Social: With more of the world’s population increasingly armed with multipurpose communication devices, the day is not far when the impact of an organization’s value-chain on its global stakeholders will be instantly visible, available and usable by people who make decisions on whether to engage with you or not. Sooner organizations take the lead in making their valuechains sustainable and above reproach from concerned citizens the better.


Bio-diversity: With science beginning to catch-up with nature’s sophisticated and delicate ecological balance, it may soon not be enough to use a catch-all phrase like “environmentally responsible.” Putting in place steps to get ahead of the curve on ensuring an organization’s impact on the increasingly visibly interconnected ecosystem is the wise way to go.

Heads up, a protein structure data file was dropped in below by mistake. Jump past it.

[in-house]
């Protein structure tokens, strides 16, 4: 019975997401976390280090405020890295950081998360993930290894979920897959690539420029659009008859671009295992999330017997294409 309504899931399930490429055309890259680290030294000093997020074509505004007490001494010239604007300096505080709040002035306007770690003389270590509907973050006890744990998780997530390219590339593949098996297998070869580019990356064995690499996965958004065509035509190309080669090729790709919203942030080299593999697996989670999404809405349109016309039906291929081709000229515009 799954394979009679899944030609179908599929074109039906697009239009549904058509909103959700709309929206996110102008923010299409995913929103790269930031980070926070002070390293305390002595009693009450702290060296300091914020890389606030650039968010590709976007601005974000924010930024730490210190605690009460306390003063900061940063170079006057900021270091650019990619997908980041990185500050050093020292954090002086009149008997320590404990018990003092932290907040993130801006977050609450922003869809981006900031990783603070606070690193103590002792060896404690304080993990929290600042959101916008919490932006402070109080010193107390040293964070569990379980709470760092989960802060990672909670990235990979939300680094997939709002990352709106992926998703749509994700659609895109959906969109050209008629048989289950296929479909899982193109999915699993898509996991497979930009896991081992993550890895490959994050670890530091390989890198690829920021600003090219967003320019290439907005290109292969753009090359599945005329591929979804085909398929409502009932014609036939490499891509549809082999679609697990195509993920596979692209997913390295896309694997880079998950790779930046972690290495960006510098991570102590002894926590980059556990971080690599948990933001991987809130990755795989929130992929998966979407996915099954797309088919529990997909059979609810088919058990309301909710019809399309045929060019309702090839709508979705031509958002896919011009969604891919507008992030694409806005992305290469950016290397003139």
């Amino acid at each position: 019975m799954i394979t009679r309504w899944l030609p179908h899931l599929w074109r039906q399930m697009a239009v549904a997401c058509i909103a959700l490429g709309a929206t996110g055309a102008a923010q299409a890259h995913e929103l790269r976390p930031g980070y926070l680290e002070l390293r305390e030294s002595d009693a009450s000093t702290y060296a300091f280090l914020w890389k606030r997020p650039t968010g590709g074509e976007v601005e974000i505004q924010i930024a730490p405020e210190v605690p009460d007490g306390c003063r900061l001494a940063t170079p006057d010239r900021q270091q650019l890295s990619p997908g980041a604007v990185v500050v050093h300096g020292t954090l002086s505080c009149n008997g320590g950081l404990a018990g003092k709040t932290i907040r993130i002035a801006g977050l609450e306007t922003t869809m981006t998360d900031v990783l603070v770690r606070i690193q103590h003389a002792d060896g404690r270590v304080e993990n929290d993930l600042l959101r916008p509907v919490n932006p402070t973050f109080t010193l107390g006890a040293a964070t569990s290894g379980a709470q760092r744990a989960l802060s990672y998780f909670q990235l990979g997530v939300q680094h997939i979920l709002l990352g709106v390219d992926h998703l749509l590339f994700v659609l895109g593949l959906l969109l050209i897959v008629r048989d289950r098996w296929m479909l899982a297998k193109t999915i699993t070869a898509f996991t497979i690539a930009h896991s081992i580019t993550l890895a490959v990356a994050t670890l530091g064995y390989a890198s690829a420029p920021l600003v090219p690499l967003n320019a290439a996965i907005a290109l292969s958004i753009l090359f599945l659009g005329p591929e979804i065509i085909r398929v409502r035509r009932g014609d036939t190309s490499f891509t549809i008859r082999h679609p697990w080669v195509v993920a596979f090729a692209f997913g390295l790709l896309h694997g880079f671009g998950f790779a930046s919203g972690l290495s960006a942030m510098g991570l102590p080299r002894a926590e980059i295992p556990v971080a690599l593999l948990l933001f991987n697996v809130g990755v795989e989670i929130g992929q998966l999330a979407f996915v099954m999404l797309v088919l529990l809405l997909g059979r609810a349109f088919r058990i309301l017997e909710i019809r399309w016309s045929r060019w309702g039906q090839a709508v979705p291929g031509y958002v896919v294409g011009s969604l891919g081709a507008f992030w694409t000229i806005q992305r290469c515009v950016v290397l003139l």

Materials & Energy: This is the more obvious aspect of environmental sustainability. Use as little as possible in as renewable a way as possible. This is critical to safeguard an organization, and ultimately the planet, from potentiall fatal shortages.


Personal: This is the invisible elephant in the room. Sustainability programs focus so much on community that they often ignore the fact that individual humans play a disproportionately large role in all the other aspects of sustainability. For transcendent organizations of the future to succeed, they need to remember that humans are feeling animals that think. Millennials, in particular, are unwilling to sacrifice their values as they make purchases or make a living. Helping all stakeholders live a better, more fulfilled life, is the hall mark of success for the best organizations on the planet.

(show less)